Fairy-tale artist Hans Christian Anderson died on this day in 1875. He once wrote: “Every man's life is a fairy tale written by God's fingers.”
Andersen was born in Denmark in 1805. He was a poet, playwright and novelist, but he gained international fame for his fairy tales. Many of these were variations of stories he had heard as a child; Andersen added his own dark humor to make them completely original.
One of his tales, written in 1848, is called “The Story of a Mother.” The mother is alone with her sick child in a house in the forest in the middle of winter. She fears the child will die. A “poor old man” knocks at the door and enters. It is Death. He is shivering from the cold, and the woman goes and warms a mug of beer on the stove to give to him. She asks him if he thinks God will take the child.
“The old man…nodded his head in a peculiar manner, which might have signified either Yes, or No,” Andersen writes.
The mother, exhausted, falls asleep, and when she wakes up the old man and her child are gone. She rushes outside, where a woman in long black garments tells her it was Death who visited her, and that she has seen him running away with her child. This woman is Night, and she tells the mother which way to go, after making her first sing to her all the songs she has sung to her child.
She runs through the forest, and is helped along the way by a thorn-bush, which she presses to her and causes to bloom, “so warm is the heart of a sorrowing mother.” She is wafted across a great ice-covered lake by the lake itself, but she has to give up her eyes, which are wept away in tears and turned into pearls. There, she reaches the hothouse where Death dwells. A gray-haired woman tells her that Death’s hothouse is where every human being has a life-tree or a life-flower. “They look like other plants, but they have hearts that beat,” she says.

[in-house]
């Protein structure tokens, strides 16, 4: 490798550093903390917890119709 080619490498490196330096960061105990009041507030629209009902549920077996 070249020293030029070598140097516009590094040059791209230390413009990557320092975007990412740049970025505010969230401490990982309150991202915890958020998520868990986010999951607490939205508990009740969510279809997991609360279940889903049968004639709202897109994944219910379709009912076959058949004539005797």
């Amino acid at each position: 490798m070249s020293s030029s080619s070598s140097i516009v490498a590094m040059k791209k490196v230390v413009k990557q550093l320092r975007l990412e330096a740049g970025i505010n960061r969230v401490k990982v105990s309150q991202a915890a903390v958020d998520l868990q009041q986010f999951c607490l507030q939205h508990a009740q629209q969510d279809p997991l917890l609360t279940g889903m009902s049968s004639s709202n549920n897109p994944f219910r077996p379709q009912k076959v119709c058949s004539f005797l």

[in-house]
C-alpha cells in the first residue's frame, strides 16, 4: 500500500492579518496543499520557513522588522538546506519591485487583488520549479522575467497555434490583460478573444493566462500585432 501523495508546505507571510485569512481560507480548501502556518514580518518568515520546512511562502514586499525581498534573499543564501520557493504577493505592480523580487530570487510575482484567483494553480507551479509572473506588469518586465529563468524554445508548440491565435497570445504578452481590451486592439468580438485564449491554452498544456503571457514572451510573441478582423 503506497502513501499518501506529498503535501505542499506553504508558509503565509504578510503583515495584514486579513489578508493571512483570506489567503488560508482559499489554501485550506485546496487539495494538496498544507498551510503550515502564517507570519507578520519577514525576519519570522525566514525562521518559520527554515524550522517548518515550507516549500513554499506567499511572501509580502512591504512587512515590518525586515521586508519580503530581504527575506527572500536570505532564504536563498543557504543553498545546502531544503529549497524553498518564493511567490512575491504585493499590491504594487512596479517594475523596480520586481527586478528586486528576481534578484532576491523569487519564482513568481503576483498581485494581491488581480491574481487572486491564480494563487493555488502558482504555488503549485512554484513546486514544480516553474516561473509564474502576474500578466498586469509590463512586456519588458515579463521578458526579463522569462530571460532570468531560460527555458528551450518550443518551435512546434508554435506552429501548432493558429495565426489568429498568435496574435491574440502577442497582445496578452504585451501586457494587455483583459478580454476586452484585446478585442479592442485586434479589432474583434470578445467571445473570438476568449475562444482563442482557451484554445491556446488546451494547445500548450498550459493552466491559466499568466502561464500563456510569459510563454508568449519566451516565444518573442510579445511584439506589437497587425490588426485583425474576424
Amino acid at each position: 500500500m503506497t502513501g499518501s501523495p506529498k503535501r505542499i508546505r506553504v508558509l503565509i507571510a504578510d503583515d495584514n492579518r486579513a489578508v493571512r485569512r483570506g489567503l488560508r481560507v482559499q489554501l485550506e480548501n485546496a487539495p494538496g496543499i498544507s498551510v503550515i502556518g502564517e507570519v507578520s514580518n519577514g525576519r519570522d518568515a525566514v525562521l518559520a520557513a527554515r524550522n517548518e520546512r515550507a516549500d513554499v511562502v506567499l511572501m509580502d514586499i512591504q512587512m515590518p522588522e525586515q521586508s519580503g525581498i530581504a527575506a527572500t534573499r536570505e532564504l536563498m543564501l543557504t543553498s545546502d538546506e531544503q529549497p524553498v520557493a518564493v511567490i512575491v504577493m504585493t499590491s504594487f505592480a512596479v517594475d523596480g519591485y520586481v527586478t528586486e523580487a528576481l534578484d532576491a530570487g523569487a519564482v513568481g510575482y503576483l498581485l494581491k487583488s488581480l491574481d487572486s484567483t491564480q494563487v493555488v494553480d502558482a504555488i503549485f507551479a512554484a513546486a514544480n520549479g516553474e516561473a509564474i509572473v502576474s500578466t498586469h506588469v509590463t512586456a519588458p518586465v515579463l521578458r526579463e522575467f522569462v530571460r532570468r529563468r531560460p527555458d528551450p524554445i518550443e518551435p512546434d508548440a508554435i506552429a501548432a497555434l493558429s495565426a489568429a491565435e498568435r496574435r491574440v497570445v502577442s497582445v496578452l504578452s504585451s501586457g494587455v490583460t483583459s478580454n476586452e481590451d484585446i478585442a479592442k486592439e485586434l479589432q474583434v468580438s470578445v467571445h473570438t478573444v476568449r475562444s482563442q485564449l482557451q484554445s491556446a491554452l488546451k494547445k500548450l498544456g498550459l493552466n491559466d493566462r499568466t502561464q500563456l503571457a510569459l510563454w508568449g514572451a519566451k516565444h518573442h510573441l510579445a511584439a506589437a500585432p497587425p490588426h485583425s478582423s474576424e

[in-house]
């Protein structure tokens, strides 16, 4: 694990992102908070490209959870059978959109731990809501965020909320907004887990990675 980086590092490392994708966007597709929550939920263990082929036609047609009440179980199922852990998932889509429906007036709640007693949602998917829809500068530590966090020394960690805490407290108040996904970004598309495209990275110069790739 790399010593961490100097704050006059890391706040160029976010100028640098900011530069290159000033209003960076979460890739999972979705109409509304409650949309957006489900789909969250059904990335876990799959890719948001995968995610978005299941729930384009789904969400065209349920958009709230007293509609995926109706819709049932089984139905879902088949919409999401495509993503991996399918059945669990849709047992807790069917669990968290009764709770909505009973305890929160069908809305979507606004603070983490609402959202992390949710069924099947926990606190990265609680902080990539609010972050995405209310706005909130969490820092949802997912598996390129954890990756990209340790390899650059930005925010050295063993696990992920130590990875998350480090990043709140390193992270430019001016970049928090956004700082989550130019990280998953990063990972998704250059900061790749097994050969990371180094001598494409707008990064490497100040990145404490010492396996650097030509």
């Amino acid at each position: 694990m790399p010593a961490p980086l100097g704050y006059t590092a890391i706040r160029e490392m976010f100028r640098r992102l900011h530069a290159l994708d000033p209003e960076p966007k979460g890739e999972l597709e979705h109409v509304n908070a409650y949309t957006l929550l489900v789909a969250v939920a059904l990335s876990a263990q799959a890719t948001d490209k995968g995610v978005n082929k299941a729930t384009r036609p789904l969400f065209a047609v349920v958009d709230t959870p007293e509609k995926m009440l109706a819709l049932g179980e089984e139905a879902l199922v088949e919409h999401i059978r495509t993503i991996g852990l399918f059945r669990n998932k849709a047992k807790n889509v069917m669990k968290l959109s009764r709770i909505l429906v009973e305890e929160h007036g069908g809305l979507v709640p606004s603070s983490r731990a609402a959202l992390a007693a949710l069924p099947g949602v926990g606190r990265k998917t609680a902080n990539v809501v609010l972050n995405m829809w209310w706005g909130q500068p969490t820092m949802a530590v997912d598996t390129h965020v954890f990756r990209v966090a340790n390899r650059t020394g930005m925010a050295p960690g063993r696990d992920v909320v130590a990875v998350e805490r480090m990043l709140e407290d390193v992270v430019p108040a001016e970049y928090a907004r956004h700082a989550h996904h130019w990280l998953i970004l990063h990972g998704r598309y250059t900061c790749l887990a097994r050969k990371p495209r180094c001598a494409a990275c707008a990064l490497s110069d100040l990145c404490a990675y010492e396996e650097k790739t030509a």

She tells the mother that Death is on his way back, in order to transplant the trees and flowers that have faded that night. She lets the mother go in and try to find her child, in exchange for her long black hair, which the mother gladly gives her. The mother “recognized the beatings of her child’s heart among millions of others,” and stretches out her hand to a little crocus-flower. The woman tells her not to touch it, but to sit down beside it, and when Death should arrive, to threaten him that if he pulls up that plant she will do likewise to the other flowers.
“This will make him afraid,” she says, “for he must account to God for each of them.”
I won’t spoil the end of the story. Andersen’s tales were without morals, but full of such splendid sentiments as this one: No one’s death goes unnoticed.